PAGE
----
In winter, there is only bark to see. Between soil and sky are tree trunks. Tree trunks after tree trunks. Dull from afar, more interesting close up. Victor, out for a walk, thinks the trees seem spent. He traces the outline of a heart-and-arrow carving, then, closing his eyes, he finds notches, lacerations, algae and moss. What’s lacking in beauty is made up for by texture, both rough and smooth. Oaks, beeches and poplars. These are the skeletons of the plant world, a gathering of curved spines, a reminder of past abundance fallen to the ground, leaf by leaf. Compost now, decay feeding renewal.
Today, the air smells of snow, the first snow, big flakes. No wind, so there is no movement unless you count the creek that slips past its boulders. Except for the evergreens, nature is in its annual period of suspension. The trees are too cold even to shiver, feeling nostalgic for the songs of the birds that used to nest in their elbows. The sun rises, a red shining dot at first, then it’s smoldering, but the forest has no need for light and heat right now. In contrast, and probably for the first time, Victor cares about sunrises, because he’s heading toward his own hibernation, and opportunities are running out.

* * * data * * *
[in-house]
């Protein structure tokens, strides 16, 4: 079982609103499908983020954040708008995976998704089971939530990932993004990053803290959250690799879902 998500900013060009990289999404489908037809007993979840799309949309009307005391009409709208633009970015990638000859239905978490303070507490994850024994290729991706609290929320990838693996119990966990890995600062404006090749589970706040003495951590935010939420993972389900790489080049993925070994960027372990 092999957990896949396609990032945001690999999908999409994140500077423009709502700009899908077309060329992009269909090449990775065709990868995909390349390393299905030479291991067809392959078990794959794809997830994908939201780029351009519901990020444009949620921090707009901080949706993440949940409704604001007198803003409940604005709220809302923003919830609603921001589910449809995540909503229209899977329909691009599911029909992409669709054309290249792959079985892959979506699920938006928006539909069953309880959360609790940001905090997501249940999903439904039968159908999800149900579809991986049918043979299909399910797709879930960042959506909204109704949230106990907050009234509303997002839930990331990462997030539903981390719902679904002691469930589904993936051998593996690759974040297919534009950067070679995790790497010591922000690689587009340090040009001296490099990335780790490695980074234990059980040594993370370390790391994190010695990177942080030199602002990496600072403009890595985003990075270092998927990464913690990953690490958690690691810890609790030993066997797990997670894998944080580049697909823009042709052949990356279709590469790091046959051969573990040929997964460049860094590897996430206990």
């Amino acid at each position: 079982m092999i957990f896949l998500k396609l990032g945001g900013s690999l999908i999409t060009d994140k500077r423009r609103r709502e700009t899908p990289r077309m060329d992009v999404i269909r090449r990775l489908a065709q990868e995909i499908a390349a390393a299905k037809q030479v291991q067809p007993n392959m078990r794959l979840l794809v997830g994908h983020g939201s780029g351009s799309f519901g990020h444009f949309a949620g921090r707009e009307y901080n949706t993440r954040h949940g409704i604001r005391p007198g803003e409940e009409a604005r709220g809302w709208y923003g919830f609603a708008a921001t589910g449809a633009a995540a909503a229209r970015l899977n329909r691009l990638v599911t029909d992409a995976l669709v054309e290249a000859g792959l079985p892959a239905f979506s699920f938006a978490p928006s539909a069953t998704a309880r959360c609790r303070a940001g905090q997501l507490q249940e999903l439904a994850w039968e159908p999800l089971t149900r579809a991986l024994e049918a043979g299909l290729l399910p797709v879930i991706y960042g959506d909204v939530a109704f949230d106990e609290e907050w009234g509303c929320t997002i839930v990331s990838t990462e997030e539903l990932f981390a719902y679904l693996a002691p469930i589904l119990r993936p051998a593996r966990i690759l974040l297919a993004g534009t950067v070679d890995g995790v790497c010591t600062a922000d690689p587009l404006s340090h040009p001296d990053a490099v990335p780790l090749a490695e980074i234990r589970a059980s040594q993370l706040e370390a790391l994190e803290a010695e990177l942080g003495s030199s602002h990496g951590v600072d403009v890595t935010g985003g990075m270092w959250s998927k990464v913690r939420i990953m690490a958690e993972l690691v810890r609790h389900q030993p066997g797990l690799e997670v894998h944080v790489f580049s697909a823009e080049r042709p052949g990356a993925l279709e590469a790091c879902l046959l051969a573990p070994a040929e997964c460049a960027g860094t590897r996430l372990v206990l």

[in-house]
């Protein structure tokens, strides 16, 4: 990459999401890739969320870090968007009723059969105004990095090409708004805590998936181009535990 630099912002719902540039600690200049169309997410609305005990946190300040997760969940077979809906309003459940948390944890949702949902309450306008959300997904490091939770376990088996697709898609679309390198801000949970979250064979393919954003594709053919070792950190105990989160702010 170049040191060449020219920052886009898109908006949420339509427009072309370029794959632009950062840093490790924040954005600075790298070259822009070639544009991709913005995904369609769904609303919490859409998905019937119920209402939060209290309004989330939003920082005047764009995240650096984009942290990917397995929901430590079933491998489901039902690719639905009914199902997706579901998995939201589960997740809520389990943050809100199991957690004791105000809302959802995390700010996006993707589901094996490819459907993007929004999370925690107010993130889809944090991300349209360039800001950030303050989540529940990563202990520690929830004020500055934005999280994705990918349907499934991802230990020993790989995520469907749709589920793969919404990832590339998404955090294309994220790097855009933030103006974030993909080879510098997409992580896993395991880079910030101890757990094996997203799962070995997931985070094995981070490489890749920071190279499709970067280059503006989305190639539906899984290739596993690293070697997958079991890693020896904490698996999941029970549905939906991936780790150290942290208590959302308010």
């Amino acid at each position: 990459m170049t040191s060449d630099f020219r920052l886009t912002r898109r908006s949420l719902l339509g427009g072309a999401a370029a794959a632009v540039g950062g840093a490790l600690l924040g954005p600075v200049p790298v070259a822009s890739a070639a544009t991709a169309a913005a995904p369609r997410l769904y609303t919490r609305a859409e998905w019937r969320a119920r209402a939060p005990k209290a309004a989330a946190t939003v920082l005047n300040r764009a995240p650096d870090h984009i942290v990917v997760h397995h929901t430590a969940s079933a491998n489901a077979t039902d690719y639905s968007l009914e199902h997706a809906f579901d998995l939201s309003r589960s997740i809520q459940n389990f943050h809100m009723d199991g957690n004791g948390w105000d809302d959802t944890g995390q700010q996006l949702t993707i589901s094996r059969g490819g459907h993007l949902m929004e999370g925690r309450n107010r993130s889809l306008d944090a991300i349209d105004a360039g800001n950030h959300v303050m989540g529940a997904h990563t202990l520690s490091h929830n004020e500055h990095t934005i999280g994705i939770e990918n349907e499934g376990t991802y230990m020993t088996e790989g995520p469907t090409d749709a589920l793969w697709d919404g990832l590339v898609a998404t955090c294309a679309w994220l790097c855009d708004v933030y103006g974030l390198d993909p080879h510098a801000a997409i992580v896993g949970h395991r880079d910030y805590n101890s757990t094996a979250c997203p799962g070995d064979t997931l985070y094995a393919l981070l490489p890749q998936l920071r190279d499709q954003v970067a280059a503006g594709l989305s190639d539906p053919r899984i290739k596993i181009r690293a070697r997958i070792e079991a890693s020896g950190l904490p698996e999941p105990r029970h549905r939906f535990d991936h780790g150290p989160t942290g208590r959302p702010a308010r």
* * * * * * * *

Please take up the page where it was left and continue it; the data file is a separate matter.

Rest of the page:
A couple of people slide along the path in sneakers past him, pretending to cross-country ski. Others walk by with their overactive dogs on leash. A kid trips on an exposed tree root and doesn’t cry. Above everything is a layer of protective branches, inanimate for now, but back in action come April. At least it’s snowing, not raining. Rain in December is way too sad. He leans against a tree trunk, a bent birch, to catch his breath. He too misses the birds, but the insects more, especially the grasshoppers.